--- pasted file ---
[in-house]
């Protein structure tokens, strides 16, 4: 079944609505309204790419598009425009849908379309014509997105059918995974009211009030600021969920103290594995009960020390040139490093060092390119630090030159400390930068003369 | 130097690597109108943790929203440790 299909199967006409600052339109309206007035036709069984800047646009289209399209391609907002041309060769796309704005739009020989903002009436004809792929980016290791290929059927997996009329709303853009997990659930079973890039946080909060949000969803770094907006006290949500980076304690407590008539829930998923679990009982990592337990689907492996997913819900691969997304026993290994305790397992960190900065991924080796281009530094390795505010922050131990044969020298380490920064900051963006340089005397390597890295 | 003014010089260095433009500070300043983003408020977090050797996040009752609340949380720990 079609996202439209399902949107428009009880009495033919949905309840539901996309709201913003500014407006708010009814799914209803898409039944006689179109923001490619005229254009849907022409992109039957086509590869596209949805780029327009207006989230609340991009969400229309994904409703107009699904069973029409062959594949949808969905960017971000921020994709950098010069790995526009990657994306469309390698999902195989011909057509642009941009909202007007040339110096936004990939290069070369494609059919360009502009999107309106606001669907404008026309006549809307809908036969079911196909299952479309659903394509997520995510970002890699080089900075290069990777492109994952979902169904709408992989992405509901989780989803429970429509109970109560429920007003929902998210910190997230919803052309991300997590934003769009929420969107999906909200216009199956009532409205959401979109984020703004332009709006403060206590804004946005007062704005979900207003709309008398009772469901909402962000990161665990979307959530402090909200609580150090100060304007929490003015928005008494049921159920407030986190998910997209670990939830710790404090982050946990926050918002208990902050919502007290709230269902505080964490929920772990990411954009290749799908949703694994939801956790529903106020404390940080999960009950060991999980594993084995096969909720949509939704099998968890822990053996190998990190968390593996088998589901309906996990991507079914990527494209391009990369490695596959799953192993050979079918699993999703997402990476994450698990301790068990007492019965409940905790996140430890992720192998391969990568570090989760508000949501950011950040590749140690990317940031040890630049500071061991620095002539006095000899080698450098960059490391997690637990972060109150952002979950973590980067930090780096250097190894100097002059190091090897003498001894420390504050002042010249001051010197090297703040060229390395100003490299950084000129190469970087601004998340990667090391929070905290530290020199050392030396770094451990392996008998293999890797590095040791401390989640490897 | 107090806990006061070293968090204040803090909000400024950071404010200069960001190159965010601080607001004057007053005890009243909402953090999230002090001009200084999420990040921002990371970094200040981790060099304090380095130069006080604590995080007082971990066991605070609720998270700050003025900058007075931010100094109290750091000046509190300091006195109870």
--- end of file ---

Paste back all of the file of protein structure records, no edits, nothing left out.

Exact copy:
[in-house]
């Protein structure tokens, strides 16, 4: 079944609505309204790419598009425009849908379309014509997105059918995974009211009030600021969920103290594995009960020390040139490093060092390119630090030159400390930068003369 | 130097690597109108943790929203440790 299909199967006409600052339109309206007035036709069984800047646009289209399209391609907002041309060769796309704005739009020989903002009436004809792929980016290791290929059927997996009329709303853009997990659930079973890039946080909060949000969803770094907006006290949500980076304690407590008539829930998923679990009982990592337990689907492996997913819900691969997304026993290994305790397992960190900065991924080796281009530094390795505010922050131990044969020298380490920064900051963006340089005397390597890295 | 003014010089260095433009500070300043983003408020977090050797996040009752609340949380720990 079609996202439209399902949107428009009880009495033919949905309840539901996309709201913003500014407006708010009814799914209803898409039944006689179109923001490619005229254009849907022409992109039957086509590869596209949805780029327009207006989230609340991009969400229309994904409703107009699904069973029409062959594949949808969905960017971000921020994709950098010069790995526009990657994306469309390698999902195989011909057509642009941009909202007007040339110096936004990939290069070369494609059919360009502009999107309106606001669907404008026309006549809307809908036969079911196909299952479309659903394509997520995510970002890699080089900075290069990777492109994952979902169904709408992989992405509901989780989803429970429509109970109560429920007003929902998210910190997230919803052309991300997590934003769009929420969107999906909200216009199956009532409205959401979109984020703004332009709006403060206590804004946005007062704005979900207003709309008398009772469901909402962000990161665990979307959530402090909200609580150090100060304007929490003015928005008494049921159920407030986190998910997209670990939830710790404090982050946990926050918002208990902050919502007290709230269902505080964490929920772990990411954009290749799908949703694994939801956790529903106020404390940080999960009950060991999980594993084995096969909720949509939704099998968890822990053996190998990190968390593996088998589901309906996990991507079914990527494209391009990369490695596959799953192993050979079918699993999703997402990476994450698990301790068990007492019965409940905790996140430890992720192998391969990568570090989760508000949501950011950040590749140690990317940031040890630049500071061991620095002539006095000899080698450098960059490391997690637990972060109150952002979950973590980067930090780096250097190894100097002059190091090897003498001894420390504050002042010249001051010197090297703040060229390395100003490299950084000129190469970087601004998340990667090391929070905290530290020199050392030396770094451990392996008998293999890797590095040791401390989640490897 | 107090806990006061070293968090204040803090909000400024950071404010200069960001190159965010601080607001004057007053005890009243909402953090999230002090001009200084999420990040921002990371970094200040981790060099304090380095130069006080604590995080007082971990066991605070609720998270700050003025900058007075931010100094109290750091000046509190300091006195109870």